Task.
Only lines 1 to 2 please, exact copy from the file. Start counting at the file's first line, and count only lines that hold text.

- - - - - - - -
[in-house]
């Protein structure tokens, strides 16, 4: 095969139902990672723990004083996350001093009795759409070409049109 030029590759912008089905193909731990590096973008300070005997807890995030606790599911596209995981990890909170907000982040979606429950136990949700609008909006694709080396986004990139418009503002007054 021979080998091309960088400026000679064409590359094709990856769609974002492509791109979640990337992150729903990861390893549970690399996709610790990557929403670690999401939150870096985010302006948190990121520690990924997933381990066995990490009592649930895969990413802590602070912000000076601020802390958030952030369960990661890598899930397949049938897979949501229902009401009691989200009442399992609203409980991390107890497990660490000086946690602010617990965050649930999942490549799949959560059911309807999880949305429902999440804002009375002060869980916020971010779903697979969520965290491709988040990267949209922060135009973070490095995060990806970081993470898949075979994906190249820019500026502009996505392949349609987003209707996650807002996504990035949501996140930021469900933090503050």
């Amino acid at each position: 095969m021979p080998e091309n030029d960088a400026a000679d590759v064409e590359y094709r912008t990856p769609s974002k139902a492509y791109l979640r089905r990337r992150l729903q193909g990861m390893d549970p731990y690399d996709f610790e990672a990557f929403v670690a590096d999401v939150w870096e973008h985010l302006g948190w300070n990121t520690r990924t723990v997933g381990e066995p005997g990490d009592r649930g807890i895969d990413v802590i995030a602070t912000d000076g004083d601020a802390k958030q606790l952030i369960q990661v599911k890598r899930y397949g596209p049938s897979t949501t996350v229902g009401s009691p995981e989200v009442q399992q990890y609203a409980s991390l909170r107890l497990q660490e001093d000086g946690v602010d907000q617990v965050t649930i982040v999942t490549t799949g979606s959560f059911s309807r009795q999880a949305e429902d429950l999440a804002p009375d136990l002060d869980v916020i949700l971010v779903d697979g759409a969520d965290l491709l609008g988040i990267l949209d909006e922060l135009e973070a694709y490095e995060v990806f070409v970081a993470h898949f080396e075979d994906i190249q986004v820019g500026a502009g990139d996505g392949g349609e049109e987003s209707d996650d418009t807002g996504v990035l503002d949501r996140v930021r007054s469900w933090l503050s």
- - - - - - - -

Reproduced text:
[in-house]
């Protein structure tokens, strides 16, 4: 095969139902990672723990004083996350001093009795759409070409049109 030029590759912008089905193909731990590096973008300070005997807890995030606790599911596209995981990890909170907000982040979606429950136990949700609008909006694709080396986004990139418009503002007054 021979080998091309960088400026000679064409590359094709990856769609974002492509791109979640990337992150729903990861390893549970690399996709610790990557929403670690999401939150870096985010302006948190990121520690990924997933381990066995990490009592649930895969990413802590602070912000000076601020802390958030952030369960990661890598899930397949049938897979949501229902009401009691989200009442399992609203409980991390107890497990660490000086946690602010617990965050649930999942490549799949959560059911309807999880949305429902999440804002009375002060869980916020971010779903697979969520965290491709988040990267949209922060135009973070490095995060990806970081993470898949075979994906190249820019500026502009996505392949349609987003209707996650807002996504990035949501996140930021469900933090503050």